Since it is relevant to outlining the OL’s future plans, I want to bare my soul, so to speak, and explain a bit about what it is, using a fact sheet provided by the National Institute of Neurological Disorders and Stroke.

The entire fact sheet can be found at this address.

I’ll try and give you an executive summary of the high points, however.

Narcolepsy is a sleep disorder that affects 1 in 2000 Americans.

It is a chronic neurological disorder caused by the brain’s inability to regulate sleep-wake cycles normally. At various times throughout the day, people with narcolepsy experience fleeting urges to sleep.

If the urge becomes overwhelming, patients fall asleep for periods lasting from a few seconds to several minutes.

Contrary to common beliefs, people with narcolepsy do not spend a substantially greater proportion of their time asleep during a 24-hour period than do normal sleepers. In addition to daytime drowsiness and involuntary sleep episodes, most patients also experience frequent awakenings during nighttime sleep.

For these reasons, narcolepsy is considered to be a disorder of the normal boundaries between the sleeping and waking states.

Patients describe the daytime sleeping syndrome (called micro-sleep), as a persistent sense of mental cloudiness, a lack of energy, a depressed mood, or extreme exhaustion.

Many find that they have great difficulty maintaining their concentration while at school or work. Some experience memory lapses. Many find it nearly impossible to stay alert in passive situations, as when listening to lectures or watching television.

Involuntary sleep episodes are sometimes very brief, lasting no more than seconds at a time. As many as 40 percent of all people with narcolepsy are prone to automatic behavior during such “microsleeps.”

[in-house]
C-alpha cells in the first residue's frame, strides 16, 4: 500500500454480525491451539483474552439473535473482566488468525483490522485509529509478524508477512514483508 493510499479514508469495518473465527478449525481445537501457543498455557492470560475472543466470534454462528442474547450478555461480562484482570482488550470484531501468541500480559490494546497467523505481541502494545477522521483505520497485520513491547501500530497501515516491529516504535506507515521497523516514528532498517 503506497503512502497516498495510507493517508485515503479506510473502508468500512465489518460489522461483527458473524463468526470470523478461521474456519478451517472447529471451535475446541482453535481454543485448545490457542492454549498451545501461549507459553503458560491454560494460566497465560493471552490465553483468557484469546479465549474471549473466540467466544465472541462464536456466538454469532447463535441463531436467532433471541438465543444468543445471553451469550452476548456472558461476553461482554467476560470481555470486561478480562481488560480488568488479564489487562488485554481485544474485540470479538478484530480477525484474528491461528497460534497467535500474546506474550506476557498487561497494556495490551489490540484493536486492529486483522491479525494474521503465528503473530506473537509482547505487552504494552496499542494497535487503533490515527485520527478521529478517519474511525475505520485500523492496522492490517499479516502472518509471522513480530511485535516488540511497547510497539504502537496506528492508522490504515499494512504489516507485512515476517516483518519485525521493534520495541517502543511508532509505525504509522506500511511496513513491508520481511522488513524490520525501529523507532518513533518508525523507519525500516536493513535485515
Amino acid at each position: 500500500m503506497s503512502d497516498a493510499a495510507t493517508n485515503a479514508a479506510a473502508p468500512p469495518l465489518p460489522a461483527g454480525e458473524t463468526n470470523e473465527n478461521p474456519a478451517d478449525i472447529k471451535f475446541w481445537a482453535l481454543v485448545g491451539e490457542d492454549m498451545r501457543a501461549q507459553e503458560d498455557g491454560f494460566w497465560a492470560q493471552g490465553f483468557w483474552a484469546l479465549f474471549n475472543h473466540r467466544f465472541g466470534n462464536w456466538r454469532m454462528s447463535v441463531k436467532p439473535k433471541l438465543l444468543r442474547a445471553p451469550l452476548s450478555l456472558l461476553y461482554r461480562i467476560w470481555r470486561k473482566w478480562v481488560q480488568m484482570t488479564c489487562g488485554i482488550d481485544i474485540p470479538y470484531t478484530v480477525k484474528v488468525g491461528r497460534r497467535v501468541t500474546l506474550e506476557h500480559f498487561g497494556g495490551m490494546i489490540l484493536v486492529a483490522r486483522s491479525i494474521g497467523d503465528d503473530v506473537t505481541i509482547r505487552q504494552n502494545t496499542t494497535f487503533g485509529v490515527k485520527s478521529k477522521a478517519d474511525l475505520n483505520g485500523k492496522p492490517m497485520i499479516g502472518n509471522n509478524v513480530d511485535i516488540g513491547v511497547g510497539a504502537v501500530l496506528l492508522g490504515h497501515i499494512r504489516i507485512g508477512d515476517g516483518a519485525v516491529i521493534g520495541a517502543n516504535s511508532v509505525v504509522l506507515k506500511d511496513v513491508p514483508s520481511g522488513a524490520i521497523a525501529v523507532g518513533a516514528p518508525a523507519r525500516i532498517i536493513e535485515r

They fall asleep for a few seconds while performing a task but continue carrying it through to completion without any apparent interruption.

During these episodes, people are usually engaged in habitual, essentially “second nature” activities such as taking notes in class, typing, or driving. They cannot recall their actions, and their performance is almost always impaired during a microsleep.

Their handwriting may, for example, degenerate into an illegible scrawl, or they may store items in bizarre locations and then forget where they placed them.

If an episode occurs while driving, patients may get lost or have an accident.

And speaking from personal experience, it can also happen in the midst of preaching a sermon — something that is more than a bit difficult to explain.

I’ve had to stop mid-sentence, sometimes for several minutes, sweat pouring off profusely, while desperately trying to regain my thoughts and wondering how long I just stood there.

In addition to EDS (Excessive Daytime Sleepiness) that causes these ‘microsleeps’ are three other symptoms. Only ten percent of narcoleptics ‘enjoy’ all four — I am ‘blessed’ to be in that ten percent category.